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Man accused of murdering his mom found guilty

A jury took less than 40 minutes to find Nicholas Sante Bacon guilty of felony murder, malice murder, aggravated assault and felony gun possession charges on Tuesday. The trial spanned over two days and included a long list of witnesses.

Bacon stood accused of killing his mother, Montez Bacon, March 3, 2017. The state gave a rundown of what happened the day Montez Bacon was killed during the opening statements. Nicholas Bacon was represented by Public Defender Allison Lane and claimed the death of his mother was merely an accident.

“Nicholas Bacon did not kill his mother,” Lane told the jury in her opening statement. “What happened that day was an accident.”

The trial detailed on the morning of March 3, 2017, Montez Bacon picked up her son to go to the plasma donating center in Savannah, something they did twice a week. The state called its first witness who worked at the center where they donated plasma that day. The witness testified she did not work that day and did not see any altercation between the two on video when reviewed by detectives the next day.

The second witness for the state was a former patrol officer from Savannah. She testified that she was dispatched to a possible domestic dispute on Abercorn Street in Savannah. Upon arriving on the scene, Montez Bacon was outside of the vehicle.

“She just wanted him to get out of the car,” the officer testified. “She looked like she was scared but didn’t want to admit it.”

The state then presented the officer’s body cam footage as evidence for the jury. In the video, Montez Bacon wanted her son out of the vehicle.

“Can you guys call him a taxi?” Montez Bacon asked officers.

“Is she going to pay for it?” Nicholas Bacon can be heard asking on the video.

Neither Montez Bacon nor her son would disclose to the officerwhat the argument was over, and the body cam footage showed Bacon sitting on the back passenger side of the vehicle. Bacon was visibly having a hard time watching the video in court and continued looking down.

Because Bacon had not committed a crime, law enforcement in Savannah advised Montez Bacon to drive her son back into Liberty County .

The third witness called to the stand was Montez Bacon’s brother, Andrew Smith. He testified he received a phone call from his sister when she was on Highway 204 and informed him of the situation. He was on the way to meet her when he came in contact with her vehicle.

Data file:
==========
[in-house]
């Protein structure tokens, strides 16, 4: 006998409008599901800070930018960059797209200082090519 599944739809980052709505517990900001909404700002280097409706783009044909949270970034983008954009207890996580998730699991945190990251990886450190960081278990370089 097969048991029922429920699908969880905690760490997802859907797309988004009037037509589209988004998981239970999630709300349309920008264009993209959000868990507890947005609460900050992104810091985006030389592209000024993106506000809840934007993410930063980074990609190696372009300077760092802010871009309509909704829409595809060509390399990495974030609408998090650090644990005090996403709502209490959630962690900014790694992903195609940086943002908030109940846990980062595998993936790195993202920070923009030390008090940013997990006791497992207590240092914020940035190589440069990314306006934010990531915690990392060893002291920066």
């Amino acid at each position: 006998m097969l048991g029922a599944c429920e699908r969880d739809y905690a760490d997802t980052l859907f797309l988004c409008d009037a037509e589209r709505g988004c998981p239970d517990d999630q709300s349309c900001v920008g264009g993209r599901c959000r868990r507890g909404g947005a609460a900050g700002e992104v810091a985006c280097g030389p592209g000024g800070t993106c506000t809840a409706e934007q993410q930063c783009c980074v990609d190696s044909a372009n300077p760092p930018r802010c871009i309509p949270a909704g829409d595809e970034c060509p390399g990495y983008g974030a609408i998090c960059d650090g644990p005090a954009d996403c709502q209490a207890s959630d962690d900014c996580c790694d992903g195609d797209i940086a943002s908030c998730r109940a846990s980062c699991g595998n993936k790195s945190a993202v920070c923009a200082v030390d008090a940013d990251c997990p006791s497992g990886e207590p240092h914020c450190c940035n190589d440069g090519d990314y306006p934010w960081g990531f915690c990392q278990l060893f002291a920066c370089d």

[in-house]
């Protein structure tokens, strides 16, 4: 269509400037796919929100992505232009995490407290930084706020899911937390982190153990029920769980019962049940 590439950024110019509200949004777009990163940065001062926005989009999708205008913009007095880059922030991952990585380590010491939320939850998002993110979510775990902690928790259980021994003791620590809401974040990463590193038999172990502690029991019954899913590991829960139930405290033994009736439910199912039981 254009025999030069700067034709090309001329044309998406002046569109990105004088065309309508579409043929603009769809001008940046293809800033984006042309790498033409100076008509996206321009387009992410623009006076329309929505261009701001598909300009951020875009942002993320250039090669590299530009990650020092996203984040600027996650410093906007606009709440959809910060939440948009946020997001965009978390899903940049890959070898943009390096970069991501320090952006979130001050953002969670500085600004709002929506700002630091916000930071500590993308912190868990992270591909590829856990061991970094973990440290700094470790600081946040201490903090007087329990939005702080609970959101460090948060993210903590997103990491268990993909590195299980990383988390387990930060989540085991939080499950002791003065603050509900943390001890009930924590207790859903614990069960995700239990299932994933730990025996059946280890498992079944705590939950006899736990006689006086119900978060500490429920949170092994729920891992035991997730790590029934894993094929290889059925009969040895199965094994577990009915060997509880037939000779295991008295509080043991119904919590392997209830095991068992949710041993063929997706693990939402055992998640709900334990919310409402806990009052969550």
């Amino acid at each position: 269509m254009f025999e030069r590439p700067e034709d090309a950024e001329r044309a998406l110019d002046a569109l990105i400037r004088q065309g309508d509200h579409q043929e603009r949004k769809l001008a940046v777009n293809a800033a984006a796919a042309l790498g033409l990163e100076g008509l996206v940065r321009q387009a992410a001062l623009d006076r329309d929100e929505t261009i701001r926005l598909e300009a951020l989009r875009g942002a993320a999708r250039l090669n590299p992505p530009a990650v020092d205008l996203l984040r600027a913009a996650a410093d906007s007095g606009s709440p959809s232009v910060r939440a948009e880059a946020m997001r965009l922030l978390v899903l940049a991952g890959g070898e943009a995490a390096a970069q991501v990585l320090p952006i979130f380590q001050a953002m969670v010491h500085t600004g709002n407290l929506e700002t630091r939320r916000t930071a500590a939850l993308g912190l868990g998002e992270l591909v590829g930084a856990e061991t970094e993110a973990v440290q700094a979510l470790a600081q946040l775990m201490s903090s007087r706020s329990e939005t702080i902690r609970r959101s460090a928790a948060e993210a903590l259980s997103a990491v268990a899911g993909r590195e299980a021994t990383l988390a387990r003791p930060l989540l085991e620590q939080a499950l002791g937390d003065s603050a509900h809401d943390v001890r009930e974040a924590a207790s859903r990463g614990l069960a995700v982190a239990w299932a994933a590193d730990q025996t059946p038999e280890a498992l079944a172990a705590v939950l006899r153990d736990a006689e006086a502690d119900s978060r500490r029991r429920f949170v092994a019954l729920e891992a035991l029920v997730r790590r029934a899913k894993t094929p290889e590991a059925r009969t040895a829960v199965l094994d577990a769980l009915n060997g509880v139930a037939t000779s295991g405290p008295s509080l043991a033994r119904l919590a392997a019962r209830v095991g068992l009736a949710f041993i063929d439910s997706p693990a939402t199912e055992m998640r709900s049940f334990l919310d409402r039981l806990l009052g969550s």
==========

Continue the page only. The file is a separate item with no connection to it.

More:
“I saw her son Nicholas walking away from the vehicle,” Smith said.

Video from the Fleming Shortcut Convenience store showed Montez Bacon’s vehicle veer right before running into a structure outside of the store. It also showed Bacon getting out the vehicle with his book bag and walking off.

Andrew Smith and other witnesses from the store testified that they saw Montez Bacon slumped to the left and started CPR until EMS got there. Smith testified he thought she might have had a heart attack. It was later discovered she had a gunshot wound to her right shoulder.

Bacon was picked up by the Liberty County Sheriff’s office while walking away from the scene.

“I tried to figure out who he was, but he wouldn’t tell me,” the Deputy testified.

When apprehended, in Bacon’s book bag was a pistol with five .380 caliber rounds and one round in the chamber that would later match the shell casing found under the driver’s seat of Montez Bacon’s vehicle.

Georgia Bureau of Investigations Medical Examiner Dr. Edmund Donoghue testified the bullet traveled down and left, pierced her lung, and aorta. He also testified it was an intermediate gunshot wound.

When Nicholas Bacon took the stand in his defense, he testified the day was just like any other day. He said he would sit in the backseat of his mother’s car because of her driving habits.

“She would sometimes run red lights or commit traffic violations,” Bacon testified.

Bacon said he did not have a disagreement with his mom on Highway 204 and could not recall the circumstances of why his mother called 911.

When entering Liberty County he testified he was plundering through his book bag and carried a gun on his right leg. He said took the gun out of the holster and then the vehicle made a swift left turn and his hand accidentally discharged the gun.

He testified he assumed the safety was on and described him and his mom being very close.  When cross - examined by the prosecution, Ridgway asked if it was an accident why didn’t he help her and why did he walk away. He testified he was in shock.

In the closing arguments, Lane told the jury there was no direct evidence that the death of Montez Bacon was more than an accident. She said the state had been making the case on circumstantial evidence.

In Ridgway’s closing argument, he used Bacon’s lack of remorse and failing to aid his mother as to why his mom’s death was not an accident, but murder.

“He pulled that trigger and shot his mother,” Ridgway told the jury. “Nicholas Bacon had taken that gun and walked up the street. If this was an accident he would have done something, but in this case there is no remorse.”

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